The Last Samurai

English Title: The Last Samurai

Country of Origin: USA

Studio: Warner Bros

Director: Edward Zwick

Producer(s): Tom Cruise, Tom Engelman, Marshall Herskovitz, Scott Kroopf, Paula Wagner, Edward Zwick

Screenplay: Marshall Herskovitz, John Logan, Edward Zwick

Cinematographer: John Toll

Editor: Victor Dubois, Steven Rosenblum

Runtime: 160 minutes

Genre: Historical

Starring/Cast: Koyuki , Billy Connolly, Tom Cruise, Masato Harada, Ken Watanabe

Year: 2003

Volume: American - Hollywood

In 1870s’ California, disillusioned ex-army officer Captain Nathan Algren is selling guns at a carnival sideshow and drowning his past in a bottle. After frightening the sideshow crowd with a drunken tirade against the army's treatment of the Indian, Algren accepts work from a Japanese businessman recruiting experienced soldiers to train a modern army for the Emperor. Arriving in Japan under the command of his former Colonel, with whom he has a strained relationship, Algren is introduced to the young Emperor Meiji and embarks on training conscripts who prove ill-prepared. Algren learns about Katsumoto, once-loyal bodyguard and advisor to the Emperor, now leader of an intended revolt by samurai traditionalists against the modernizers. His conscripts routed in a skirmish with Katsumoto's rebels, Algren is imprisoned in the samurais' remote village. He learns respect for his captors, especially Katsumoto, and regains the self-respect he had lost in the massacre of an Indian village. Algren 'goes native', becomes proficient in martial arts and is attracted to Katsumoto's sister, whose husband he had killed in the skirmish. He joins Katsumoto's rebel samurai in a final battle with the Imperial army. The outcome has profound consequences for Katsumoto, the Emperor and for Algren.

Marlon Brando hamming it up behind 'yellowface' makeup in The Teahouse of the August Moon (1956) was something of an inevitable end-point for Hollywood's post-Second World War imagining of the Japanese as more than faceless enemies but less than complex people with ways of life beyond what Americans expected them to be. The twentieth-century West's fascination with Japan, its start conveniently datable to Puccini's opera Madam Butterfly, quickly developed apprehension under the surface: at different times, apprehension of the exotic, of the militaristic, of the commercially irresistible. Being able to encode this fascination and fear in different ways has provided Hollywood with rich material over the years, not least during the 1980s and 1990s when Hollywood's Japan was one of ruthless corporations, scheming yakuza and inter-cultural gamesmanship. The Last Samurai can lay claim to ending Hollywood's more fearful treatments of Japan; and yet it never quite manages to escape patronizing its subjects either. Tom Cruise's Captain Algren remains very much a variant of Glenn Ford's Captain Fisby from The Teahouse of the August Moon: the gradually 'assimilated' American who nonetheless remains superior by dint simply of his unshakeable Americanness. This is not unlike Avatar (2009), where the American goes native and becomes a military advisor for the 'other' side, with the ultimate subordination of indigenous differences to good old-fashioned American heroism being the ideological heart of the movie.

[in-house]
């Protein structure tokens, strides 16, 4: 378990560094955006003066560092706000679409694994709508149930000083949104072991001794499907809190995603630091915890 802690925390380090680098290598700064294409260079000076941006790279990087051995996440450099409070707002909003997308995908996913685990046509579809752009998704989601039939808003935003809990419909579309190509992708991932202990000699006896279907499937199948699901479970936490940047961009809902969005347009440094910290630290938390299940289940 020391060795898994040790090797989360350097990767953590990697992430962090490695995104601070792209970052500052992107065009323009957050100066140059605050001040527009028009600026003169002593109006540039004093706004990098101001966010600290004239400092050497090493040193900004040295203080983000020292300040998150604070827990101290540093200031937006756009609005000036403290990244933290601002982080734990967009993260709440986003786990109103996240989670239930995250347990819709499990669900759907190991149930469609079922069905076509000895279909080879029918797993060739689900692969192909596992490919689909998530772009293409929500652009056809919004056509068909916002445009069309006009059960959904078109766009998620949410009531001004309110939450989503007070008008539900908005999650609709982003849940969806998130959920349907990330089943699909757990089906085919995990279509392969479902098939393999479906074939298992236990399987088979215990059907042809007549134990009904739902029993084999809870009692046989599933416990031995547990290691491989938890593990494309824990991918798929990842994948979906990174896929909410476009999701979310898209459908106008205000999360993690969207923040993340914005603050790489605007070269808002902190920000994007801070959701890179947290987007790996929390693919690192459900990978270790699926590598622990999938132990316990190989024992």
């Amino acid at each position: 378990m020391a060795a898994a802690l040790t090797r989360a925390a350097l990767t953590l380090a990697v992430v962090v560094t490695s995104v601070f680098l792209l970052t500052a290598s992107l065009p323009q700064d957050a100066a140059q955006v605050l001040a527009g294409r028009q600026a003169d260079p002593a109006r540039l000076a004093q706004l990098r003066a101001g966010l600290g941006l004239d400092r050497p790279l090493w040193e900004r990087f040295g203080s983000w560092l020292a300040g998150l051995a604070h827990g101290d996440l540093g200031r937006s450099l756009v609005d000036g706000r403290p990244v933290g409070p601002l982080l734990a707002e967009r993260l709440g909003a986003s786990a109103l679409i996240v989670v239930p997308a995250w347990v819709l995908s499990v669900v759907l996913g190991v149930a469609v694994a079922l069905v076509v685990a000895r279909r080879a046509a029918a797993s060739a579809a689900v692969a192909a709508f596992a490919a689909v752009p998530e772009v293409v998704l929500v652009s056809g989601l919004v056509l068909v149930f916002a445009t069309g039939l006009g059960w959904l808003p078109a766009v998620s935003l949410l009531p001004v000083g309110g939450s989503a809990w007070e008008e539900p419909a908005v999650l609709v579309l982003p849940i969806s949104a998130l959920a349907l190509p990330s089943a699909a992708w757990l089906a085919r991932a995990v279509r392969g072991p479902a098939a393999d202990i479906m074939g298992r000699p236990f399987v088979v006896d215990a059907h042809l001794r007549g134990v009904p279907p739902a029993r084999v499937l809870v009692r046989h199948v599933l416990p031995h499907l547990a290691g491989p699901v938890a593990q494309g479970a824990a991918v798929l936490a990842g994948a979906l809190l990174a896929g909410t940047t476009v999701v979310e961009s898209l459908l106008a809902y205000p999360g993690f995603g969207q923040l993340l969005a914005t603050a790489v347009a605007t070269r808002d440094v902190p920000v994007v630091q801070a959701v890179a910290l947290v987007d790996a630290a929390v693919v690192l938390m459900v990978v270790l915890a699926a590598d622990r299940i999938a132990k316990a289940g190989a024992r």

The Last Samurai, like Avatar, has what Scott Robert Olson identifies as a key commercial and ideological strength of American media generally: the quality of transparency that allows indigenous differences to be assimilated into seemingly-universal themes and stories. As Algren is assimilated by samurai culture so, too, is the film's (respectfully recreated) Japaneseness absorbed into a recognizable, Hollywood story about the hero's redemption. As a 'transparent text' in this sense, The Last Samurai can be heavy on period detail and light on any historical and political complexity, placing the Americans in roles that were mostly taken by the French in Meiji Japan, uncritically depicting the samurai and exaggerating the contrast between traditional and modern in the clash between samurai rebels and Imperial army. That contrast serves historical accuracy less than it does Hollywood's fascination with an imaginary warrior code: a generalized set of values and traits that can be applied in different historical and imagined settings where the common elements include obsessive mastery of weaponry and martial techniques, evoking ostensibly timeless notions of honour, taking a stand against the odds and 'dying well' where necessary. The trappings of Meiji Japan in The Last Samurai endow this 'code' with attractive specificity here and both narrative and characterization do well at weaving it into the historical setting while observing the attendant value clashes; but, in the end, Algren the warrior is still Bruce Willis' Lieutenant Waters in Tears of the Sun, released the same year, while his sensitivity to Ken Watanabe's Katsumoto is still that of James Stewart's Tom Jeffords to Jeff Chandler's Cochise in Delmer Daves' Broken Arrow (1950). The Last Samurai, then, remains quintessentially a good enough piece of Hollywood film-making, with all the strengths and weaknesses that this entails.
Dropped in pre-production from an early version was a central female character, modelled on Victorian women travellers in Japan such as Isabella Bird. Original director, New Zealander Vincent Ward, parted company with producers Radar Pictures who cited 'creative differences' around the commercial viability of a female lead. Ward, in effect, replaced himself with Edward Zwick, whose commitment to the Hollywood staple of male action hero was less in doubt.

Author of this review: Dan Fleming